Re: The "HIV" antibody tests are not diagnostic 26 October 2004
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Nicholas Bennett,
Infectious Disease Postdoc/Clinician
Department of Pediatrics, University Hospital, Syracuse NY

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Re: Re: The "HIV" antibody tests are not diagnostic

I don't find the childhood figures so surprising based on the vertical transmission rate, but the study is surprisingly bad at attributing transmission risks. I disagree that such an investigation would be easy: unlike an anonymous HIV test, questions about sexual activities are far more likely to result in bias.

I agree that there is likely some unexplained HIV transmission in that age group. I do not think it's necessarily due to the ELISA though. I can think of several potential reasons why young kids might get HIV, whereas much older adults have fewer reasons: as Mr Bartlett states, childhood risks like vertical transmission and childhood vaccinations are hardly likely explanations. "Highly suspicious" rates are entirely inexplicable without knowing transmission routes: they may indeed be suspicious, or maybe expected. A falsely high background rate of "infection" doesn't really detract from the HIV/AIDS story, since the molecular and epidemiological evidence from the West is in my opinion more than enough to suffice. What it would mean though is that there might very well be an inherent background unreliability of the tests (developed perhaps in one situation) when applied in the developing world. As an example, if there were a 5-6% false positive rate, the childhood and elderly rates would practically disappear from the Mandela study whereas the young adult rates would be (say) around 20% instead of 26%. Does this undermine the entire premise, or just the population estimates?

Of course without more information, we're practising armchair science. The Mandela studies are a fantastic start and a huge population base, but almost necessarily lose the details. Transmission route is hard enough to get in the US, never mind rural SA.

The OraSure ELISA might not be approved in the US for that age group, but that doesn't necessarily apply everywhere. The age limits may purely and simply be due to the study population trialed. Relenza was rejected in the UK originally because the study population did not match the target population, even though it worked and was clinically useful in the population as a whole. The Flumist nazal flu vaccine is NOT approved in those under the age of five, even through it is effective and safe in those aged 5 through 49 - arguably better than the inactivated flu shot. Approval isn't everything ;-) I doubt a CDC-approved lab would make a serious diagnostic error by using a dodgy kit, and I can't find an age- restriction on the kit anyway.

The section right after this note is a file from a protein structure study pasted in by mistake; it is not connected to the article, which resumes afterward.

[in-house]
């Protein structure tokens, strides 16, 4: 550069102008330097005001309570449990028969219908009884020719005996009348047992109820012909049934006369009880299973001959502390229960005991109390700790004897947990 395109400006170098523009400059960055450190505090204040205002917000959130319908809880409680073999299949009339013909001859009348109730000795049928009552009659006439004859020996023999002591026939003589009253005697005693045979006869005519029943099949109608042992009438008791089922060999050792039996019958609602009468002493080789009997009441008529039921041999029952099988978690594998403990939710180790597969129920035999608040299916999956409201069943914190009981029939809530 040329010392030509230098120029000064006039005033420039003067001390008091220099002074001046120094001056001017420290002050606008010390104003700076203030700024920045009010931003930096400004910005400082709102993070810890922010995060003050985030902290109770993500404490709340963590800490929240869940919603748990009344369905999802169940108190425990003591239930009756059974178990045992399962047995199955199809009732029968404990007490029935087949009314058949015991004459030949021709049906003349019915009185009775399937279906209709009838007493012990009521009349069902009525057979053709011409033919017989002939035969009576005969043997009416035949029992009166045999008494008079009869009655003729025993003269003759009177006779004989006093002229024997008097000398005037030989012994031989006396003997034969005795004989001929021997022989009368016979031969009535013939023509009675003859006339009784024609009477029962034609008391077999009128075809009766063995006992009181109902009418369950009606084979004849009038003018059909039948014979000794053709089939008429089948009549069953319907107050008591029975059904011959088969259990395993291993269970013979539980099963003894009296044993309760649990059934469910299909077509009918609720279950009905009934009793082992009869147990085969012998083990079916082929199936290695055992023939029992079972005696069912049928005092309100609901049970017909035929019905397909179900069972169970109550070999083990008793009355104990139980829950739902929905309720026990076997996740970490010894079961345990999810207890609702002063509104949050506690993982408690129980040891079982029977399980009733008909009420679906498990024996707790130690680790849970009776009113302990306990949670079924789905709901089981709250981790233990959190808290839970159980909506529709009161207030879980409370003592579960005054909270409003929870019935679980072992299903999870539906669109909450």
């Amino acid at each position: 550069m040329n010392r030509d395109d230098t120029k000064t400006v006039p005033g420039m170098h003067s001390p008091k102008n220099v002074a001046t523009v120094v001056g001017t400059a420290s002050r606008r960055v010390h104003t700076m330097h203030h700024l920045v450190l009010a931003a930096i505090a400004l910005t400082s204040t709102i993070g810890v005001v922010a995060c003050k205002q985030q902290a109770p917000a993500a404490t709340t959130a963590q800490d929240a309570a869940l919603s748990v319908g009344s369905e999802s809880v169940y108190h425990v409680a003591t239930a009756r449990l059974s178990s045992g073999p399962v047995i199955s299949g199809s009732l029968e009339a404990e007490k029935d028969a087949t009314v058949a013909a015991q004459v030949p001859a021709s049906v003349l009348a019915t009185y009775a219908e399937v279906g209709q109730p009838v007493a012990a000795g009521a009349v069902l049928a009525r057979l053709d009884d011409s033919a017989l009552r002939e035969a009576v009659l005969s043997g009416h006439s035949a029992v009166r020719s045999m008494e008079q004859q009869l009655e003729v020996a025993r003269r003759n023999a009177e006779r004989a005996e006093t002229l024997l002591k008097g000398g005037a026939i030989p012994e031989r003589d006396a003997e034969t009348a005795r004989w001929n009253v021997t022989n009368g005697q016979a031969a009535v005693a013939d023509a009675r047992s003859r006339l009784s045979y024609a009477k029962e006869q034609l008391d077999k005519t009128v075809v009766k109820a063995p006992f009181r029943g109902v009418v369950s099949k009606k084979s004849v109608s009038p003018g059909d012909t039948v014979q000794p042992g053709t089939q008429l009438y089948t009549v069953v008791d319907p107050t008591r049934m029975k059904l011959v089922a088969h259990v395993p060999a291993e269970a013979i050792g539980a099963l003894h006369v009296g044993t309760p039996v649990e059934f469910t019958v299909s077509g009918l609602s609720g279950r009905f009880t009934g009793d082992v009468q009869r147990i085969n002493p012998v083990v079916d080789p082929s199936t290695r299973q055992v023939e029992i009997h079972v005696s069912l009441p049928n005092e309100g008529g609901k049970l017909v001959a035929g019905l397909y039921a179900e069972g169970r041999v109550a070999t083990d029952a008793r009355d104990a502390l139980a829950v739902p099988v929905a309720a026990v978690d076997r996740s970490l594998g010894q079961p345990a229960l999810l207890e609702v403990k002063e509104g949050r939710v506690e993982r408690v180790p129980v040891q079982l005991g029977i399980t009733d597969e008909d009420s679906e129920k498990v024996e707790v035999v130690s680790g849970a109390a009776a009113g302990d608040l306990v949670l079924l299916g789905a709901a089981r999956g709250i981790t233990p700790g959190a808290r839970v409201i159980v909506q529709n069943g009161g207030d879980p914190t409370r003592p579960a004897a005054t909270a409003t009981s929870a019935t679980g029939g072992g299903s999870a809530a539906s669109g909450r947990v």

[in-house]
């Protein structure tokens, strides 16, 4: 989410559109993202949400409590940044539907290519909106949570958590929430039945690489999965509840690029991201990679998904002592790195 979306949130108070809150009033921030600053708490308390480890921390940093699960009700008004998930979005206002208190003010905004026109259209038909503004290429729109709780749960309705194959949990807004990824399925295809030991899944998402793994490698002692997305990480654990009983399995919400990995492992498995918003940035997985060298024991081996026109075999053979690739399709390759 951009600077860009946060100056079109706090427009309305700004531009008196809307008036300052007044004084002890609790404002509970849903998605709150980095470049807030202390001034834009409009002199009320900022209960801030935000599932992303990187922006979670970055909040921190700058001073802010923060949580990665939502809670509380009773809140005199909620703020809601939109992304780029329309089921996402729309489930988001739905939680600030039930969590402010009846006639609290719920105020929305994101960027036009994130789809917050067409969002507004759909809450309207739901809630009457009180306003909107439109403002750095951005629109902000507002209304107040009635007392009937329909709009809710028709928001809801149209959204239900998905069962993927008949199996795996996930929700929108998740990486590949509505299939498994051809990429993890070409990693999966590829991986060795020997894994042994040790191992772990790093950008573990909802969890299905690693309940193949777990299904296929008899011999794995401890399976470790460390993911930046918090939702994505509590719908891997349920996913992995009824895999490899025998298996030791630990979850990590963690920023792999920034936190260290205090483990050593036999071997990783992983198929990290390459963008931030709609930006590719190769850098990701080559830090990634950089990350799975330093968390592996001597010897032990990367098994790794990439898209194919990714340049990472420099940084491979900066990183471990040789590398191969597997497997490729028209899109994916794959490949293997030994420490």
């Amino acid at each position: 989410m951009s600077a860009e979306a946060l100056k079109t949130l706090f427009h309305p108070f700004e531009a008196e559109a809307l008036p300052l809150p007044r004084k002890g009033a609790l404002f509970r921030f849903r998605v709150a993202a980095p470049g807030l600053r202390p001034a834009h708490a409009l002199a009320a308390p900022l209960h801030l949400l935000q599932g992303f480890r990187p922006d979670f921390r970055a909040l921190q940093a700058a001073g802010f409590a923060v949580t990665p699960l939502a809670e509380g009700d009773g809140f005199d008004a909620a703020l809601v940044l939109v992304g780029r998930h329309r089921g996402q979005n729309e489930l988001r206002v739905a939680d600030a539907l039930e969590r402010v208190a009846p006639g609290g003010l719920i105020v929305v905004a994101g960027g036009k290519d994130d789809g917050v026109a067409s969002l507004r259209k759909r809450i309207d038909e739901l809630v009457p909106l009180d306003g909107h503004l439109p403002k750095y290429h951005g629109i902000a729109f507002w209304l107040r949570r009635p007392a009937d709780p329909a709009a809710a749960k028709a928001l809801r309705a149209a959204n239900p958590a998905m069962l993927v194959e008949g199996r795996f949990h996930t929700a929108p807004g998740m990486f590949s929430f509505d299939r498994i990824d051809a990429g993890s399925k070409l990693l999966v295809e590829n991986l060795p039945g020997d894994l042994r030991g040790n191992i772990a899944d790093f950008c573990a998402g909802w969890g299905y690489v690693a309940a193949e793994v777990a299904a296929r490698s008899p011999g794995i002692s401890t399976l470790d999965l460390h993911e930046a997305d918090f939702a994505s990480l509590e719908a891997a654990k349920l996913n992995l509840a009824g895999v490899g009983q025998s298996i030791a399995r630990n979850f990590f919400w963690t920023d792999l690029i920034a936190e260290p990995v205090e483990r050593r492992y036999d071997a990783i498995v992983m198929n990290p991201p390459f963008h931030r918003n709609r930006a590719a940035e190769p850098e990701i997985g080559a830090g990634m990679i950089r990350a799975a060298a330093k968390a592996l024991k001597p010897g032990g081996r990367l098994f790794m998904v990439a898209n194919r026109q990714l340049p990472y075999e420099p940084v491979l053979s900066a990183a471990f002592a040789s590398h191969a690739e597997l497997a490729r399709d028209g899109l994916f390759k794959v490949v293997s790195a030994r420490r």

I doubt that lab bias plays any role at all: the numbers are the means of diagnosis for the Orasure, and the cutoff is preset.

The CDC definition changes only really made a difference with the addition of the "CD4 <200" criterium, which after the initial year probably didn't make much of a difference (since those with CD4 counts lower than 200 would generally fulfill an OI criterium in the next year or so).

I'm not aware that there is any real difference in transmission rates for the HIV clades. They seem generally similar from my memory, once other confounding factors are removed or controlled for (concurrent STDs, multiple partners etc). I'm not expecting either a spread of SA-HIV into the developed world, or a massive spread into the developed world heterosexual population, providing current behaviours and transmission patterns persist. Similarly, I would have predicted the same thing back in the 1980's as the mainstream scientists did, that there WOULD be a spread into the hetero population. That didn't happen, so I don't expect that to happen now. Basically if the exposure doesn't occur, neither can the transmissions. Note that the more recent SA estimates seem to have plataued in recent years as well. Better late than never I guess...

Nick Bennett njb35@cantab.net

Competing interests: The author is a Sub-Investigator in an ongoing Flumist vaccine study in young infants. He recieves no specific financial recompense for that work.